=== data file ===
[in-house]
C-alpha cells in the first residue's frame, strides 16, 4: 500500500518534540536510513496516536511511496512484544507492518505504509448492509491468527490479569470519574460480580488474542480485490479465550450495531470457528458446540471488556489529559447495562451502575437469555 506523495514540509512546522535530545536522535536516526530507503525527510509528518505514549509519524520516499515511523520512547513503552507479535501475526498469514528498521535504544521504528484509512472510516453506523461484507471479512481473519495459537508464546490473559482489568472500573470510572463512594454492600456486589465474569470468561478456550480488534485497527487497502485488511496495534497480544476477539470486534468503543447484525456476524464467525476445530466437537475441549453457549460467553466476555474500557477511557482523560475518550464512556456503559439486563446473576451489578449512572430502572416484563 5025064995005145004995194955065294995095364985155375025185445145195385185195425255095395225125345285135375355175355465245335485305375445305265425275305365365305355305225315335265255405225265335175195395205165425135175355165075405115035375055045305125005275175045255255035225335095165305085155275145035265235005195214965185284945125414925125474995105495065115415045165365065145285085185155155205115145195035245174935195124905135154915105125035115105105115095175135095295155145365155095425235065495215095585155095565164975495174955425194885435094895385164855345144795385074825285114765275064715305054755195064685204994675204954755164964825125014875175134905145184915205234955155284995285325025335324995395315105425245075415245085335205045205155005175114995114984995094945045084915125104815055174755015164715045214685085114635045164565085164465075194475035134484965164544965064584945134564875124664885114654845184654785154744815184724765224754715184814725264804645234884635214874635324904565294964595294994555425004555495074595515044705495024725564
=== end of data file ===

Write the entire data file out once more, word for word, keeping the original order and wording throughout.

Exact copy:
[in-house]
C-alpha cells in the first residue's frame, strides 16, 4: 500500500518534540536510513496516536511511496512484544507492518505504509448492509491468527490479569470519574460480580488474542480485490479465550450495531470457528458446540471488556489529559447495562451502575437469555 506523495514540509512546522535530545536522535536516526530507503525527510509528518505514549509519524520516499515511523520512547513503552507479535501475526498469514528498521535504544521504528484509512472510516453506523461484507471479512481473519495459537508464546490473559482489568472500573470510572463512594454492600456486589465474569470468561478456550480488534485497527487497502485488511496495534497480544476477539470486534468503543447484525456476524464467525476445530466437537475441549453457549460467553466476555474500557477511557482523560475518550464512556456503559439486563446473576451489578449512572430502572416484563 5025064995005145004995194955065294995095364985155375025185445145195385185195425255095395225125345285135375355175355465245335485305375445305265425275305365365305355305225315335265255405225265335175195395205165425135175355165075405115035375055045305125005275175045255255035225335095165305085155275145035265235005195214965185284945125414925125474995105495065115415045165365065145285085185155155205115145195035245174935195124905135154915105125035115105105115095175135095295155145365155095425235065495215095585155095565164975495174955425194885435094895385164855345144795385074825285114765275064715305054755195064685204994675204954755164964825125014875175134905145184915205234955155284995285325025335324995395315105425245075415245085335205045205155005175114995114984995094945045084915125104815055174755015164715045214685085114635045164565085164465075194475035134484965164544965064584945134564875124664885114654845184654785154744815184724765224754715184814725264804645234884635214874635324904565294964595294994555425004555495074595515044705495024725564